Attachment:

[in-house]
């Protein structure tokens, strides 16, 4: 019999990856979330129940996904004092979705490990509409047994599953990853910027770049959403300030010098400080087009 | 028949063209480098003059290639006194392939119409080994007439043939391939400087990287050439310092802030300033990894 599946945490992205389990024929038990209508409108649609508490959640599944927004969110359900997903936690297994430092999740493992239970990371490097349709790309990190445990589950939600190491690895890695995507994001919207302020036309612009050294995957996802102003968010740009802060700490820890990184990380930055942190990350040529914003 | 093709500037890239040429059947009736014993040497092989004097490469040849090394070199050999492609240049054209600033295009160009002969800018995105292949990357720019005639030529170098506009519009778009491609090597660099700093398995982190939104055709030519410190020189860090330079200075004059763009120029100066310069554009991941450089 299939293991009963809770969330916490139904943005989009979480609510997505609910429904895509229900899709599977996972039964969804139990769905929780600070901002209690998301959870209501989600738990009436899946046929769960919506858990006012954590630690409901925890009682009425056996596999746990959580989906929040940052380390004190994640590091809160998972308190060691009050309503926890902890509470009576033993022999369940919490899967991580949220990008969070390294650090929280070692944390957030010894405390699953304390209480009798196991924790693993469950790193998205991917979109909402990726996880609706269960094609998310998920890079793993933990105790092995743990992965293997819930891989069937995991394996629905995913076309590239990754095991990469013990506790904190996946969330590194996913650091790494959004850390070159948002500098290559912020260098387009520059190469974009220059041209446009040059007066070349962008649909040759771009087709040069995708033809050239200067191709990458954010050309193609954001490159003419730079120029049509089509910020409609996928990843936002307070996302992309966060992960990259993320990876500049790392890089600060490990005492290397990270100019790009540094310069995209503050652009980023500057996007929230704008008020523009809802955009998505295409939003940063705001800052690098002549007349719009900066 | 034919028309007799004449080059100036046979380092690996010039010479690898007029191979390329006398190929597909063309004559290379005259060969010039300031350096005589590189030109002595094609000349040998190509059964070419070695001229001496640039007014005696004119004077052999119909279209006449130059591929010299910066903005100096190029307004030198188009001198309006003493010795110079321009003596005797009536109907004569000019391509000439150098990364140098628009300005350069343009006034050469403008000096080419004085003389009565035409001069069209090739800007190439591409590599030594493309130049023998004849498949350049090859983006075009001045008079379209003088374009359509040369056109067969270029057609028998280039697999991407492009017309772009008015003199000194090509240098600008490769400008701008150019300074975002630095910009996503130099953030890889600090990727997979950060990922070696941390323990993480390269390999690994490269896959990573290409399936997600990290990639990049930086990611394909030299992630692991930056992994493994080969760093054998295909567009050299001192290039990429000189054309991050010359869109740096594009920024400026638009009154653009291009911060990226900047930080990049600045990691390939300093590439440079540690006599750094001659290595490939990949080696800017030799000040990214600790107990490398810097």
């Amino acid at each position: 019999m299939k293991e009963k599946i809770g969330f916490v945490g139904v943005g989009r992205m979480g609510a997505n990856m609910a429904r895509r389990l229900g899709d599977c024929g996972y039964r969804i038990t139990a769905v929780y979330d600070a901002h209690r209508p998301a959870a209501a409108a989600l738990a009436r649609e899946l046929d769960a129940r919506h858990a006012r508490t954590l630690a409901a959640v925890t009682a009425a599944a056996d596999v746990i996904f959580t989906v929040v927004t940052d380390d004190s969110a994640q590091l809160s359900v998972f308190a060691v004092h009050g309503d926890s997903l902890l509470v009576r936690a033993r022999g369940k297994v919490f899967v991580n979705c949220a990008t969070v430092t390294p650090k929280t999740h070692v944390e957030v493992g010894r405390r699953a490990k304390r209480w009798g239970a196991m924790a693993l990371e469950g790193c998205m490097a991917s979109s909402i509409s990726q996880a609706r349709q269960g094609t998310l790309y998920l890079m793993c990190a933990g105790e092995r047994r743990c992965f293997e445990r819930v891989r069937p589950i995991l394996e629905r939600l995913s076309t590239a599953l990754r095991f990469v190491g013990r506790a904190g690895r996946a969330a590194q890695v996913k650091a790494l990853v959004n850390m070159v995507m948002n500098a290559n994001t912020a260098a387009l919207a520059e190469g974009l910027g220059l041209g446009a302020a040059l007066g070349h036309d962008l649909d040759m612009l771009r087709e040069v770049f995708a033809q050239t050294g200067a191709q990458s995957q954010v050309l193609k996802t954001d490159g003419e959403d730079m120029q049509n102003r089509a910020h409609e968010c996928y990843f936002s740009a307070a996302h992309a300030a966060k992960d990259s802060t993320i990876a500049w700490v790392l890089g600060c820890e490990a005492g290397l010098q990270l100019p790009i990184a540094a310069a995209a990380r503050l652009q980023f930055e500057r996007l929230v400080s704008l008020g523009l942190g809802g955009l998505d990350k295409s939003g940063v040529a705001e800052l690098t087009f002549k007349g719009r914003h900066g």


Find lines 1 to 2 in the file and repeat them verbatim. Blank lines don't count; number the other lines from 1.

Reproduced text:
[in-house]
């Protein structure tokens, strides 16, 4: 019999990856979330129940996904004092979705490990509409047994599953990853910027770049959403300030010098400080087009 | 028949063209480098003059290639006194392939119409080994007439043939391939400087990287050439310092802030300033990894 599946945490992205389990024929038990209508409108649609508490959640599944927004969110359900997903936690297994430092999740493992239970990371490097349709790309990190445990589950939600190491690895890695995507994001919207302020036309612009050294995957996802102003968010740009802060700490820890990184990380930055942190990350040529914003 | 093709500037890239040429059947009736014993040497092989004097490469040849090394070199050999492609240049054209600033295009160009002969800018995105292949990357720019005639030529170098506009519009778009491609090597660099700093398995982190939104055709030519410190020189860090330079200075004059763009120029100066310069554009991941450089 299939293991009963809770969330916490139904943005989009979480609510997505609910429904895509229900899709599977996972039964969804139990769905929780600070901002209690998301959870209501989600738990009436899946046929769960919506858990006012954590630690409901925890009682009425056996596999746990959580989906929040940052380390004190994640590091809160998972308190060691009050309503926890902890509470009576033993022999369940919490899967991580949220990008969070390294650090929280070692944390957030010894405390699953304390209480009798196991924790693993469950790193998205991917979109909402990726996880609706269960094609998310998920890079793993933990105790092995743990992965293997819930891989069937995991394996629905995913076309590239990754095991990469013990506790904190996946969330590194996913650091790494959004850390070159948002500098290559912020260098387009520059190469974009220059041209446009040059007066070349962008649909040759771009087709040069995708033809050239200067191709990458954010050309193609954001490159003419730079120029049509089509910020409609996928990843936002307070996302992309966060992960990259993320990876500049790392890089600060490990005492290397990270100019790009540094310069995209503050652009980023500057996007929230704008008020523009809802955009998505295409939003940063705001800052690098002549007349719009900066 | 034919028309007799004449080059100036046979380092690996010039010479690898007029191979390329006398190929597909063309004559290379005259060969010039300031350096005589590189030109002595094609000349040998190509059964070419070695001229001496640039007014005696004119004077052999119909279209006449130059591929010299910066903005100096190029307004030198188009001198309006003493010795110079321009003596005797009536109907004569000019391509000439150098990364140098628009300005350069343009006034050469403008000096080419004085003389009565035409001069069209090739800007190439591409590599030594493309130049023998004849498949350049090859983006075009001045008079379209003088374009359509040369056109067969270029057609028998280039697999991407492009017309772009008015003199000194090509240098600008490769400008701008150019300074975002630095910009996503130099953030890889600090990727997979950060990922070696941390323990993480390269390999690994490269896959990573290409399936997600990290990639990049930086990611394909030299992630692991930056992994493994080969760093054998295909567009050299001192290039990429000189054309991050010359869109740096594009920024400026638009009154653009291009911060990226900047930080990049600045990691390939300093590439440079540690006599750094001659290595490939990949080696800017030799000040990214600790107990490398810097």